I’ve updated my web page on lecture notes with the link to the current version of my script for my probabilistic number theory class (and also with a link to the linear algebra script for the basic year-long linear algebra class for the first-year mathematics and physics students of ETH, although this has little interest beyond the students of the class).
During the fall semester, besides the Linear Algebra course for incoming Mathematics and Physics students, I was teaching a small course on Probabilistic Number Theory, or more precisely on a few aspects of probabilistic number theory that I find especially enjoyable.
Roughly speaking, I concentrated on a small number of examples of statements of convergence in law of sequences of arithmetically-defined probability measures: (1) the Erdös-Kac Theorem; (2) the Bohr-Jessen-Bagchi distribution theorems for the Riemann zeta function on the right of the critical line ; (3) Selberg’s Theorem on the normal behavior of the Riemann zeta function on the critical line ; (4) my own work with W. Sawin on Kloosterman paths. My goal in each case was to do with as little arithmetic, and as much probability, as possible. The reason for this is that I wanted to get and give as clear a picture as possible of which arithmetic facts are involved in each case.
This led to some strange and maybe pedantic-looking discussions at the beginning. But overall I think this was a useful point of view. I think it went especially well in the discussion of Bagchi’s Theorem, which concerns the “functional” limit theorem for vertical translates of the Riemann zeta function in the critical strip, but to the right of the critical line. The proof I gave is, I think, simpler and better motivated than those I have seen (all sources I know follow Bagchi very closely). In the section on Selberg’s Theorem, I used the recent proof found by Radziwill and Soundararajan, which is very elegant (although I didn’t have much time to cover full details during the class).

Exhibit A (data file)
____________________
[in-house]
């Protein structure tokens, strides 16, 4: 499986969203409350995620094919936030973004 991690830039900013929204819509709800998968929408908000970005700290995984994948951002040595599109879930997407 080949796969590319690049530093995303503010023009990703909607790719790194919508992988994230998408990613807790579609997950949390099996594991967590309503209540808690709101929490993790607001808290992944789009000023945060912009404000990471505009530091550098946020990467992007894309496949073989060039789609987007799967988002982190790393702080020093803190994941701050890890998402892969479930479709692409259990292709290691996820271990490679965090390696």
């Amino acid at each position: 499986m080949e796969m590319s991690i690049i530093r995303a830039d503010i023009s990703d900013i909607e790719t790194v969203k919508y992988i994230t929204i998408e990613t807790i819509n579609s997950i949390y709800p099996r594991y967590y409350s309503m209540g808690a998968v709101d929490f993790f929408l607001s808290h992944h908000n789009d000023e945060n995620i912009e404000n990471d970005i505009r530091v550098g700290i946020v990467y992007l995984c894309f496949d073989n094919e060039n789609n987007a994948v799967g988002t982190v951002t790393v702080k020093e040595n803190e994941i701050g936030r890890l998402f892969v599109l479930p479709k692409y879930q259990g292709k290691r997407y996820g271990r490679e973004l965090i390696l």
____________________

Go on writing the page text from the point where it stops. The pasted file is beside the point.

I have started writing notes for the course, which can be found here. Note that, as usual, the notes are potentially full of mistakes! But those parts which are written are fairly complete, both from the arithmetic and probabilistic point of view.
Philippe Michel, Will Sawin and I have just finished the first draft of a paper where we prove estimates for general bilinear forms of the type
where (1) is a (normalized) hyper-Kloosterman sum (for , this is a classical Kloosterman sum) modulo a prime ; and (2) the ranges and are such that we have non-trivial bounds even if is a bit smaller than in logarithmic scale. In other words, we obtain non-trivial results below the “Pólya-Vinogradov range”.
The basic strategy to get this result is not new: it was devised by Fouvry and Michel a number of years ago (inspired at least in part by earlier work of Friedlander-Iwaniec and by the Vinogradov-Karatsuba-style “shift” method to estimate certain short exponential sums). What was missing (despite the strong motivation provided by applications that were known to follow from such a result, one of which is described in a recent preprint of Blomer, Fouvry, Milicevic, Michel and myself) was a way to prove certain estimates for (complete) sums over finite fields, of the type
unless the parameters are in some “diagonal” positions. And we cannot afford too many diagonal cases…
The main contribution of our paper (much of which comes from the ideas of Will!) is to find a relatively robust approach to such estimates.
This relies, as one can expect, from extensive algebraic-geometric arguments to apply the Riemann Hypothesis over finite fields. In fact, from this point of view, this paper is by far the most complicated I’ve ever been involved in. We use, among other things:
- The Riemann Hypothesis over finite fields, in its most general version of Deligne — indeed, we use it multiple times;
- The interpretation of the sum over (in the sum above) as itself a trace function of sbome sheaf on the space of parameters ; this follows from the formalism of étale cohomology, which is also used in many other ways (e.g., to detect irreducibility of sheaves by properties of the top-degree cohomology);
- A very general version of the Euler-Poincaré characteristic formula in étale cohomology – this comes from SGA5;
- The formalism and properties of vanishing and nearby cycles in étale cohomology, and in particular their relations with local monodromy representations of sheaves on curves;
- The global -adic Fourier transform of Deligne as well as the local Fourier transform of Laumon;
- A special case of the homogeneous Fourier transform of Laumon (which we might be able to avoid, although with an argument involving perverse sheaves);
- Katz’s theory of Kloosterman and hypergeometric sheaves, in particular with respect to the computation of their geometric monodromy groups (and its implication through the Goursat-Kolchin-Ribet Criterion), but also (and equally importantly) with respect to their local monodromy properties;
- The diophantine criterion for geometric irreducibility (which is again a case of the Riemann Hypothesis)…
Many of these are results and ideas that I was aware of but had never actually used before, and I learnt a lot by seeing how Will exploited and combined them. I will try to write a few more posts later to (attempt to) explain and motivate them (and how we use them) from an analytic nunber theorist’s viewpoint. The theory of vanishing cycles, in particular, should have many more applications in extending the range of applicability of Deligne’s Riemann Hypothesis to problems in analytic number theory.